Stereotactic Ablative Body Radiation Therapy (SBRT/SABR)
Stereotactic body radiation therapy (SBRT), also called stereotactic ablative radiotherapy (SABR), is a type of radiation therapy in which a few very high doses of radiation are delivered to small, well-defined tumours. It’s an extremely precise kind of radiation therapy - accurate to within one to two millimetres.
SBRT is typically used to treat small, early-stage tumours of the lung, or isolated recurrences from various types of cancer. These are generally tumours that can’t be surgically removed because they move within the body, are too hard to reach surgically or too close to vital organs.
Because SABR is so precise, less of the surrounding healthy tissue is affected and radiation can be delivered at a much higher dose. This means that treatment can be completed in shorter time frames than traditional radiation therapy.
Read an article written by Dr Louis Lao about SABR and it's uses and benefits (article on page 11 of this publication)
SABR is typically used to treat small, early-stage tumours of the lung, or metastases from various types of cancer. SABR has also been used successfully to treat early-stage non-small cell lung cancer, recurrent lung parenchyma cancer, pancreatic cancer, and metastatic cancers in the Lung, Liver and Adrenal glands.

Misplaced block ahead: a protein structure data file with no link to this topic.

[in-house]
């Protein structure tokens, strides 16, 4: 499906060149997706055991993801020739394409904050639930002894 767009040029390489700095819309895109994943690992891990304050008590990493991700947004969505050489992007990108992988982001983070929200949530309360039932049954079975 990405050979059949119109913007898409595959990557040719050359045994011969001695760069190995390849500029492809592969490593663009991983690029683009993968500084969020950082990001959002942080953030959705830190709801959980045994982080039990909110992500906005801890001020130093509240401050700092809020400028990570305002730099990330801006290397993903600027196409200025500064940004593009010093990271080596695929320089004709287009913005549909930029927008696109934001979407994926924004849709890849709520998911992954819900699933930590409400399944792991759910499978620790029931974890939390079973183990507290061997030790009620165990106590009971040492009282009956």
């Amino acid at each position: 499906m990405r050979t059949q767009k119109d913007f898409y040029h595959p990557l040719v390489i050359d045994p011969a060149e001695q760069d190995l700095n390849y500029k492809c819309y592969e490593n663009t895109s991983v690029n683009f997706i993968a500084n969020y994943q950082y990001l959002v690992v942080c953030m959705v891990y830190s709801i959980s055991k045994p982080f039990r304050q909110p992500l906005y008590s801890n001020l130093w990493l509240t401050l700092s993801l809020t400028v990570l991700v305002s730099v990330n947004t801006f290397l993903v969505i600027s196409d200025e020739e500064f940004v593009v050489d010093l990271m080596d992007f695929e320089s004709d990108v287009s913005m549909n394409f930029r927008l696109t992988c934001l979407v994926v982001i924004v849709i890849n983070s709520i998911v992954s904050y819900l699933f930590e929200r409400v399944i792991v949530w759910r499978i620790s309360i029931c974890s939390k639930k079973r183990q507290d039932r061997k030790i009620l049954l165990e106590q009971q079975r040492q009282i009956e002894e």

In more detail
Read this factsheet from Oncology Nurse Advisor about Metastatic Cancer
SABR uses the latest image guidance technologies to ablate or remove tumours with millimetre-scale accuracy. The ability to spare healthy tissue while intensifying the radiation dose is the primary advantage of SABR over other treatment modalities, particularly when critical structures are located near the treatment area.
This precision is enabled by a combination of advanced techniques and technologies. Three or four dimensional imaging like 4D-CT, MRI, and PET-CT determine the exact size, shape and location of the tumour. Similarly, image-guided radiation therapy (IGRT) confirms the location of a tumour just before or during the delivery of radiation. This, combined with immobilization systems such as HexaPOD™ evo RT System and BodyFIX®, to keep the patient still, means the radiation beams stay focussed the tumour.
Although SABR can be delivered in higher doses, treatment of larger tumours may still be spread over a number of sessions. This is usually referred to as fractionated stereotactic radiotherapy. In larger tumours more healthy tissue is being exposed to radiation, which can cause more severe side effects. Lowering the dose and fractioning the treatment gives the normal tissue time to heal.
Patient information: ARO Patient Factsheet - SABR for Lung